Treatment of nutcracker syndrome with open and endovascular interventions

Young Erben, Peter Gloviczki, Manju Kalra, Haraldur Bjarnason, Nanette R. Reed, Audra A. Duncan, Gustavo S. Oderich, Thomas C. Bower

Research output: Contribution to journalArticlepeer-review

34 Scopus citations


Objective Nutcracker syndrome (NS) is a rare cause of hematuria, flank pain, and renal venous hypertension due to compression of the left renal vein (LRV) between the aorta and the superior mesenteric artery. To evaluate outcomes of open surgery and endovascular interventions, we reviewed our experience. Methods A retrospective review of clinical data of all patients treated at our institution with an intervention for NS between January 1, 1994, and February 28, 2014, was performed. Primary outcomes were morbidity and mortality. Secondary outcomes included late complications, patency, freedom from reintervention, and resolution of symptoms. Results Thirty-seven patients (30 female, seven male) with a mean age of 27 years (range, 14-62 years) were treated. The most frequent symptom was flank pain (97%); the most frequent sign was hematuria (68%). NS was diagnosed with duplex ultrasound scanning with measurement of LRV diameters and flow velocities (87%), with computed tomography or magnetic resonance venography (94%), and with contrast venography with measurement of pressure gradients (93%). Initial treatment was open surgery in 36 patients, endovascular in 1. Distal transposition of the LRV into the inferior vena cava (IVC) was performed in 31 patients. Adjunctive procedures to optimize venous outflow included great saphenous vein cuff in six patients, great saphenous vein patch in four, and both cuff and patch in four. Three patients had patch alone; two had transposition of the left gonadal vein into the IVC. Two patients had anterior reimplantation of retroaortic LRV into the IVC. There were no major early complications, renal failure, or mortality. Three patients underwent early reinterventions within 30 days (stent, two; open revision, one). All LRVs and left gonadal veins were patent at discharge. Follow-up was 36.8 ± 52.6 months (range, 1-216 months). Reinterventions after 30 days were performed in eight patients because of LRV stenosis (n = 7) or LRV occlusion (n = 1). One stent migrated into the IVC and required endovascular removal with repeated stenting. Six patients required stenting. Primary, primary assisted, and secondary patencies at 24 months were 74%, 97%, and 100%, respectively. Freedom from reintervention at 12 and 24 months was 76% and 68%, respectively. Resolution of symptoms occurred in 33 patients (87%). Conclusions Open surgery, mostly LRV transposition, remains a safe and effective treatment of patients with NS. However, one of three patients after open repair required reintervention, most frequently LRV stenting. Open reconstruction should be tailored to the patient's anatomy, and placement of vein cuff or patch may reduce restenosis. Although renal vein stents improved patency, the safety and durability of currently available stents need to be established.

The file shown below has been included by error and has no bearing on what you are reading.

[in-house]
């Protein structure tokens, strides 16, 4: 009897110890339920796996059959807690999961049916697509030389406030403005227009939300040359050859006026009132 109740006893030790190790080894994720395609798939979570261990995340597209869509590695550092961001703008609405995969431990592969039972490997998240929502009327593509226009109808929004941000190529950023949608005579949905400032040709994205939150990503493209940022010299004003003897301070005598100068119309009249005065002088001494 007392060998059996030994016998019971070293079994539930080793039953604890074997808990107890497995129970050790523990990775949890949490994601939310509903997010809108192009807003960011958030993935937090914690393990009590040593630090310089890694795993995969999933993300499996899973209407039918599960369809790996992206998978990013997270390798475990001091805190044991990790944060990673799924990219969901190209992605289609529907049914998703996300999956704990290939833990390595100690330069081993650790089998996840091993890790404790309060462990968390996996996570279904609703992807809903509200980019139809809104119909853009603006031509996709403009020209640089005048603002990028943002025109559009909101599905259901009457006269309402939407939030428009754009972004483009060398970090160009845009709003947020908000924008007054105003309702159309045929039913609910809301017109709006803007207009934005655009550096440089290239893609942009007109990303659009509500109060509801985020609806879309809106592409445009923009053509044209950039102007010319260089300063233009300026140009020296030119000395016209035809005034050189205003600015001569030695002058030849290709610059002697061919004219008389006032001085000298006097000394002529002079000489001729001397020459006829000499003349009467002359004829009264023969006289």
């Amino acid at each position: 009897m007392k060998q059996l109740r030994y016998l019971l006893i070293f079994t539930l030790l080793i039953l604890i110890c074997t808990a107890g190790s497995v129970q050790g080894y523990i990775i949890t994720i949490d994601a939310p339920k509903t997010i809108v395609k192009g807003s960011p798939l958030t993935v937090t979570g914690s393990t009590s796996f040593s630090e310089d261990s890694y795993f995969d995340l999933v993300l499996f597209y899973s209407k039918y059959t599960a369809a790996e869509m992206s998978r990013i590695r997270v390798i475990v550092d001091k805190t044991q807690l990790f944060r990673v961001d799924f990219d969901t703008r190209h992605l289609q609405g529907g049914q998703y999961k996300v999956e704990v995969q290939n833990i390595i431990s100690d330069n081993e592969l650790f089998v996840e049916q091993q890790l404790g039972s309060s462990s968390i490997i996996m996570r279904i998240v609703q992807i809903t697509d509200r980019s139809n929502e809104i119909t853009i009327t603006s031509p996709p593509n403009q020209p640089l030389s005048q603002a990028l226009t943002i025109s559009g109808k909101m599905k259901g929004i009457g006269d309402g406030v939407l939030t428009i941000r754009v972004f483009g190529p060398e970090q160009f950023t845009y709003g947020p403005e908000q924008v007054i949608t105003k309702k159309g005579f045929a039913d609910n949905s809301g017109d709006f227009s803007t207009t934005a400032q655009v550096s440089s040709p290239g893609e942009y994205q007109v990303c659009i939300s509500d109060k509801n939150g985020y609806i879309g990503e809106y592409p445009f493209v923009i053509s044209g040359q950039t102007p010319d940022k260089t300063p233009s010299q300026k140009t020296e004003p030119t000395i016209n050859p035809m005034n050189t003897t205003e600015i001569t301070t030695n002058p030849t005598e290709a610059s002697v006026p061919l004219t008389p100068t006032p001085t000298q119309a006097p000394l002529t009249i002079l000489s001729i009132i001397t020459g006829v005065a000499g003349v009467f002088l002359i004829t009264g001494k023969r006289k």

Original languageEnglish (US)
Pages (from-to)389-396
Number of pages8
JournalJournal of Vascular Surgery: Venous and Lymphatic Disorders
Issue number4
StatePublished - Oct 1 2015

ASJC Scopus subject areas

  • Surgery
  • Cardiology and Cardiovascular Medicine


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